An officer remained with New South Wales Police for three years after the brutal arrest of a teenager at the 2013 Sydney Gay and Lesbian Mardi Gras parade, new information has revealed.
Jamie Jackson Reed, 18 at the time, was already handcuffed when then-constable Leon Mixios was videotaped slamming him into the pavement.
“I have pulled him back and thrown him to ground with a leg sweep,” Mixios wrote in his report at the time.
“I placed my foot on his back to hold him down as he was bleeding and I didn’t want to be contaminated nor did I feel safe getting down with the crowd around us.”
The charges against Jackson, including using offensive language and resisting arrest, were dropped, and New South Wales Police were ordered to pay him $39,000 in costs.
Despite Mixios’s own account of the incident and the video footage of the brutality, in which officers could be heard telling people to stop filming, he remained with the police department for three years, an investigation by The Guardian has revealed.
Mixios was put on office duty before resigning amid the police investigation.
An initial finding of “unreasonable use of force” was made under Section 181D of the Police Act,
New South Wales Police stated.
A police spokesperson said that Mixios commenced proceedings to have the order reviewed, and resigned during the process.
The police commissioner accepted his resignation and withdrew the Section 181D order.
The police force paid over half a million dollars in damages and costs to the victims of four incidents at Mardi Gras in 2013.
At the time, assistant police commissioner Mark Murdoch said the police were in the “biz of policing by consent with the support of [the gay] community”.
Murdoch stated, “Police need to be mature enough to know everyone on the street has a mobile phone and that anyone has the right to record anyone in a public space.”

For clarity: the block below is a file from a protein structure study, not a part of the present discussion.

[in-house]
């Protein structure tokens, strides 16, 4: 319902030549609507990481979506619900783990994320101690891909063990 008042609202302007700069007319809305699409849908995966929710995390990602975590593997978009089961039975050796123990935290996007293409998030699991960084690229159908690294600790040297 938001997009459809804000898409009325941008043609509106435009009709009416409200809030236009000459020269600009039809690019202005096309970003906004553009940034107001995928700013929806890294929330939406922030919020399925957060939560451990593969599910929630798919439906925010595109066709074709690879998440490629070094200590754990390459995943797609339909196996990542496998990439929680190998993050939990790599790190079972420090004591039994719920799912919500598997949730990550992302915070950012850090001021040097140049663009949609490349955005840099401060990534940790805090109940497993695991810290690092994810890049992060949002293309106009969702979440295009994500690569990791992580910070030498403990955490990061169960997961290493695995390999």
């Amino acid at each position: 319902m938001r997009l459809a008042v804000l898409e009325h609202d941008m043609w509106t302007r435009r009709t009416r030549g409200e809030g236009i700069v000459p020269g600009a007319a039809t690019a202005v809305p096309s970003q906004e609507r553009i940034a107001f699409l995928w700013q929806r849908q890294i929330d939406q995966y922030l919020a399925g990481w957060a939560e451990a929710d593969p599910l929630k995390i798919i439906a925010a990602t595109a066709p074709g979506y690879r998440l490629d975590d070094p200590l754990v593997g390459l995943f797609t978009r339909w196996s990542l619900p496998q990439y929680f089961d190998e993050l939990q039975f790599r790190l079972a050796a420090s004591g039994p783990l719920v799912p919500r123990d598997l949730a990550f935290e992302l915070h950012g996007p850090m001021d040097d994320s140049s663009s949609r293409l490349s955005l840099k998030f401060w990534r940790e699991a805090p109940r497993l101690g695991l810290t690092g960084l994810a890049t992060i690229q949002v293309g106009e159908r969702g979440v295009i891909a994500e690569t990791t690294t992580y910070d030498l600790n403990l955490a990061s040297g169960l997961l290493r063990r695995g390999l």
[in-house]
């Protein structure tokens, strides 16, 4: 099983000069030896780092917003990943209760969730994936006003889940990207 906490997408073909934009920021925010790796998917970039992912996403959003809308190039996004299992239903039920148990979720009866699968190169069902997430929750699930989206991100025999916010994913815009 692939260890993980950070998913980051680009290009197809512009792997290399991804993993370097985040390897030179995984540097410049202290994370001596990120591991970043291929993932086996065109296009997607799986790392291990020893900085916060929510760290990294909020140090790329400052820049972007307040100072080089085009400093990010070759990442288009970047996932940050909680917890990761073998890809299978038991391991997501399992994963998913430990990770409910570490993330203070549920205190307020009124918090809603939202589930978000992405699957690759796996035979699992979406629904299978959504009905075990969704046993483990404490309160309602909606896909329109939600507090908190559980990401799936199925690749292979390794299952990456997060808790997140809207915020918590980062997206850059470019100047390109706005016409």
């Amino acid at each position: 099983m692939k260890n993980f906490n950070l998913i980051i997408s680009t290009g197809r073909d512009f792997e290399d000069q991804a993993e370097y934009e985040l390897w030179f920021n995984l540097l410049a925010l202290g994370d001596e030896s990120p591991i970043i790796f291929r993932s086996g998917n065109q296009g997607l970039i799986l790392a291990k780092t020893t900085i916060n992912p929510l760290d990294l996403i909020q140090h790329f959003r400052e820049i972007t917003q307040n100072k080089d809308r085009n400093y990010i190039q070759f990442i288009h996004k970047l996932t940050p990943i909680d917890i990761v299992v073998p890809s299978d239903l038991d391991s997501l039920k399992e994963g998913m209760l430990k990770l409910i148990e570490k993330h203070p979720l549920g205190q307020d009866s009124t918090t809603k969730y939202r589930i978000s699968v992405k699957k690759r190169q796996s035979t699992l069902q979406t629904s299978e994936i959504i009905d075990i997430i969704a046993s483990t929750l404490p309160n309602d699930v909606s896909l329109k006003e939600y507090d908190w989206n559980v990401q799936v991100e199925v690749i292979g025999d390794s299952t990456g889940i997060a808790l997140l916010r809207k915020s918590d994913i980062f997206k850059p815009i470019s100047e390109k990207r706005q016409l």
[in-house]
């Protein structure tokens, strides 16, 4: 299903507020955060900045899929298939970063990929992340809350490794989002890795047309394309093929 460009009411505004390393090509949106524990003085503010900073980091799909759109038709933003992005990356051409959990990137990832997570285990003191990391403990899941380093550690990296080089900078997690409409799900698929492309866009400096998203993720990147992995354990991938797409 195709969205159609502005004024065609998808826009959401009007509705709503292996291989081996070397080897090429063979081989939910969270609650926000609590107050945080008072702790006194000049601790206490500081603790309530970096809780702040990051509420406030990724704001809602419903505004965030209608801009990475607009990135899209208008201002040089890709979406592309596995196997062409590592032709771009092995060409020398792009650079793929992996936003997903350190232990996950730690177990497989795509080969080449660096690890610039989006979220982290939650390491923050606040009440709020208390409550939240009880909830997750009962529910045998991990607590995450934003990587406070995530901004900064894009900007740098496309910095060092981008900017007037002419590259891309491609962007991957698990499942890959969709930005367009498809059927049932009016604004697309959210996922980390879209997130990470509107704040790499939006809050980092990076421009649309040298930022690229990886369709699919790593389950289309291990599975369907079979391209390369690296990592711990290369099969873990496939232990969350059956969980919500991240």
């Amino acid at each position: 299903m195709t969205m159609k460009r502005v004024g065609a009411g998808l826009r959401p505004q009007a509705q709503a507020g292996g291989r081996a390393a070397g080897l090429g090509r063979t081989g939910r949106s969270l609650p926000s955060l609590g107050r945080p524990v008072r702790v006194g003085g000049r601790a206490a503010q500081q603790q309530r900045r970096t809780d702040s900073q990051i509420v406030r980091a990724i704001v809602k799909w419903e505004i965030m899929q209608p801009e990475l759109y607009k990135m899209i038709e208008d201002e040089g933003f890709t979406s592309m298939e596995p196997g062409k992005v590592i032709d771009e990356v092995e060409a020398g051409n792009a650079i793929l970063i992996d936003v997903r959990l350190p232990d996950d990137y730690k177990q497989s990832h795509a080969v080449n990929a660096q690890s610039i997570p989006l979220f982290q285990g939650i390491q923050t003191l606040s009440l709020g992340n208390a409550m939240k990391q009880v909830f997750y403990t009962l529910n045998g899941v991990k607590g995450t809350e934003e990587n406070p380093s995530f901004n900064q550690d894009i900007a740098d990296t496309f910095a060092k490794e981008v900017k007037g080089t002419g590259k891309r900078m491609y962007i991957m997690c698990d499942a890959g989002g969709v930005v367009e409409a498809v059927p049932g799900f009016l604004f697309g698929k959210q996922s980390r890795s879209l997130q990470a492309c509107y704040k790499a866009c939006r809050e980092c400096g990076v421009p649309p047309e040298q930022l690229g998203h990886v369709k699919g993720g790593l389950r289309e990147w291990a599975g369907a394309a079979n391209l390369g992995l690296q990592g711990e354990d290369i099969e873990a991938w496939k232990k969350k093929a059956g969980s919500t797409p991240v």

Reed said he had never been informed that Mixios had left the police force.
“It makes me sad to think that police brutality is still continuing [against] different minority groups in Australia,” Reed said.
“I also wanted to shed light on the disgusting amount of Aboriginal deaths in custody.
“Over 400 human beings have lost their lives, and justice is yet to be served for their families.”
The revelation that Mixios remained with the police force for so long after the Mardi Gras incident comes as the Black Lives Matter movement gains momentum around the world, protesting police violence against Black people.
The police murder of George Floyd in Minneapolis this May has led to rallies in all American states and dozens of other countries.
The Minneapolis City Council pledged to dismantle the city police department in favour of a “new model of public safety” yet to be determined.
This story was updated on 3 August 2020. An earlier version stated, based on an erroneous statement from New South Wales Police, that Mixios was dismissed from the force. Pink Advocate has since been advised that he resigned of his own accord. We apologise for the incorrect information.